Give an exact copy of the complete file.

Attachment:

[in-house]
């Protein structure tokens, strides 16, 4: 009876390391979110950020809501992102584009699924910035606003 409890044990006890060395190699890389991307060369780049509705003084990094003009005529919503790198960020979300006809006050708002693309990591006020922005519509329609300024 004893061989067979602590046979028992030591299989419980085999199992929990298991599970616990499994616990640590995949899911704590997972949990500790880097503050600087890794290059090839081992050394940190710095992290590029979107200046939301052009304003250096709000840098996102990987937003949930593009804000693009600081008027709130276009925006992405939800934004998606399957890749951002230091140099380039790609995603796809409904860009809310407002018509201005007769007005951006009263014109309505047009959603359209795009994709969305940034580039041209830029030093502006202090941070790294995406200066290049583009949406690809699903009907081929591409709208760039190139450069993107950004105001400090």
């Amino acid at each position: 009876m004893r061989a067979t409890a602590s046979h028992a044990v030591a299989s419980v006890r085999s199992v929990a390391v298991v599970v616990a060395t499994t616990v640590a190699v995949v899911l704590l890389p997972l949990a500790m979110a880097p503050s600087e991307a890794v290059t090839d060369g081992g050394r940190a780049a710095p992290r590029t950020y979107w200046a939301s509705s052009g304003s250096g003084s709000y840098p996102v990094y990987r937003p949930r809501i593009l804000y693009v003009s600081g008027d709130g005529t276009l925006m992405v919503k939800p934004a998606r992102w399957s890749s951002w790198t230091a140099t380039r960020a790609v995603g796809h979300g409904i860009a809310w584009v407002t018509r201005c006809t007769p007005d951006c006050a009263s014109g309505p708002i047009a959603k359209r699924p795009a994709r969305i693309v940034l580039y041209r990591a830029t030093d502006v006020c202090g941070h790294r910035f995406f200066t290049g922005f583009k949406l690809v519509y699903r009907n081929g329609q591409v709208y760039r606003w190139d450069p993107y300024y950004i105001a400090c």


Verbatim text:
[in-house]
């Protein structure tokens, strides 16, 4: 009876390391979110950020809501992102584009699924910035606003 409890044990006890060395190699890389991307060369780049509705003084990094003009005529919503790198960020979300006809006050708002693309990591006020922005519509329609300024 004893061989067979602590046979028992030591299989419980085999199992929990298991599970616990499994616990640590995949899911704590997972949990500790880097503050600087890794290059090839081992050394940190710095992290590029979107200046939301052009304003250096709000840098996102990987937003949930593009804000693009600081008027709130276009925006992405939800934004998606399957890749951002230091140099380039790609995603796809409904860009809310407002018509201005007769007005951006009263014109309505047009959603359209795009994709969305940034580039041209830029030093502006202090941070790294995406200066290049583009949406690809699903009907081929591409709208760039190139450069993107950004105001400090």
């Amino acid at each position: 009876m004893r061989a067979t409890a602590s046979h028992a044990v030591a299989s419980v006890r085999s199992v929990a390391v298991v599970v616990a060395t499994t616990v640590a190699v995949v899911l704590l890389p997972l949990a500790m979110a880097p503050s600087e991307a890794v290059t090839d060369g081992g050394r940190a780049a710095p992290r590029t950020y979107w200046a939301s509705s052009g304003s250096g003084s709000y840098p996102v990094y990987r937003p949930r809501i593009l804000y693009v003009s600081g008027d709130g005529t276009l925006m992405v919503k939800p934004a998606r992102w399957s890749s951002w790198t230091a140099t380039r960020a790609v995603g796809h979300g409904i860009a809310w584009v407002t018509r201005c006809t007769p007005d951006c006050a009263s014109g309505p708002i047009a959603k359209r699924p795009a994709r969305i693309v940034l580039y041209r990591a830029t030093d502006v006020c202090g941070h790294r910035f995406f200066t290049g922005f583009k949406l690809v519509y699903r009907n081929g329609q591409v709208y760039r606003w190139d450069p993107y300024y950004i105001a400090c």